National and National-led government: 1990–99<sup>1</sup>

Michael O’Brien

in Poverty, policy and the state

Published by Policy Press

Published in print November 2007 | ISBN: 9781861347992
Published online March 2012 | e-ISBN: 9781447303046 | DOI:
National and National-led government: 1990–991

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  • Social Stratification, Inequality, and Mobility


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By the time of the 1999 election, there had, then, been a series of key political decisions taken about the shape and structure of the social-security system: the name changed to income support; benefits had been cut significantly and basic benefit rates had not increased in real terms; housing costs consumed a greater part of the income of beneficiaries living in state housing; the community wage had been introduced, with its explicit focus on employment, reciprocal obligations, and incorporating sanctions for non-compliance with the workfare requirements; and in-work payments had been significantly extended, with the discriminatory nature of the extension leading to the exclusion of children in households receiving a social security benefit. At the same time, poverty, especially child poverty, grew significantly, but the response to this shifted from benefit adequacy to greater emphasis on targeting and on individuals securing their income from paid work.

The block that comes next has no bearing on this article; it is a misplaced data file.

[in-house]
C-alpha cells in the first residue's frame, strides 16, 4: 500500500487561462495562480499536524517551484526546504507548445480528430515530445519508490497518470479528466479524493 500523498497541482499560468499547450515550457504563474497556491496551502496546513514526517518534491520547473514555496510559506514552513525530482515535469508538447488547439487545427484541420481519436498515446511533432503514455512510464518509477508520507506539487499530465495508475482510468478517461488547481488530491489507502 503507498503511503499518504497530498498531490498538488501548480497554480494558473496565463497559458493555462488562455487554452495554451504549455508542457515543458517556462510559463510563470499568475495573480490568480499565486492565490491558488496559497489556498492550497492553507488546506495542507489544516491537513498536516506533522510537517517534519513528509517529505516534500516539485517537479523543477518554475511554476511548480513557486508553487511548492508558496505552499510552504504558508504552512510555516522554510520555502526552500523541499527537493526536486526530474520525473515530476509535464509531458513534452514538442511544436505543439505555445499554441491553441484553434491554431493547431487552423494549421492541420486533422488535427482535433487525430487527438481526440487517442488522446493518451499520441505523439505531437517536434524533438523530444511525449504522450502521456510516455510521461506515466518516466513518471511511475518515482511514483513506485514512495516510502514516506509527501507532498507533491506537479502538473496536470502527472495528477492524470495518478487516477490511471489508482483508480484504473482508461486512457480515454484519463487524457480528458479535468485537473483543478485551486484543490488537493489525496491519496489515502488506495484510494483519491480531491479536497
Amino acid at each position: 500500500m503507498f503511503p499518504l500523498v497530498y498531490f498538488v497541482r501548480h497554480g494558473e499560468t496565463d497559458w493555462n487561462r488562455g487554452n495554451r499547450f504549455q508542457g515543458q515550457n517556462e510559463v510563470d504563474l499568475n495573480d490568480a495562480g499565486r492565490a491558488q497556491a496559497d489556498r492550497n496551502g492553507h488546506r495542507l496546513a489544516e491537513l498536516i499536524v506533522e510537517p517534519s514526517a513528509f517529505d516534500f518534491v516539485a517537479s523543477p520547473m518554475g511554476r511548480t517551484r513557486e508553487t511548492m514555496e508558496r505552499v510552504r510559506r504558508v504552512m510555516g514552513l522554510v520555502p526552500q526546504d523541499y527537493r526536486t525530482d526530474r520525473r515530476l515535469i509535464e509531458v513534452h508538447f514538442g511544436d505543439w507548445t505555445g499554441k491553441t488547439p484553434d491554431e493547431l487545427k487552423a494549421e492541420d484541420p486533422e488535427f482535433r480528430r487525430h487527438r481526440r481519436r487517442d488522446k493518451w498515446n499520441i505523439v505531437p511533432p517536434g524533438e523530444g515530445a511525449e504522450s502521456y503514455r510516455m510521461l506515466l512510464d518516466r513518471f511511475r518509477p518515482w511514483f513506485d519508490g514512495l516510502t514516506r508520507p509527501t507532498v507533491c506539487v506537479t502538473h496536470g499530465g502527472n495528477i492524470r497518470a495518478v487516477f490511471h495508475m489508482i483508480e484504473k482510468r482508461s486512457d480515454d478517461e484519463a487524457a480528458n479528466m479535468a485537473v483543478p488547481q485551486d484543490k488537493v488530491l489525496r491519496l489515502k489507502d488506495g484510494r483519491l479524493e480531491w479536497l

Keywords: social security; New Zealand; income support; child poverty; community wage; state housing

Chapter.  10399 words.  Illustrated.

Subjects: Social Stratification, Inequality, and Mobility

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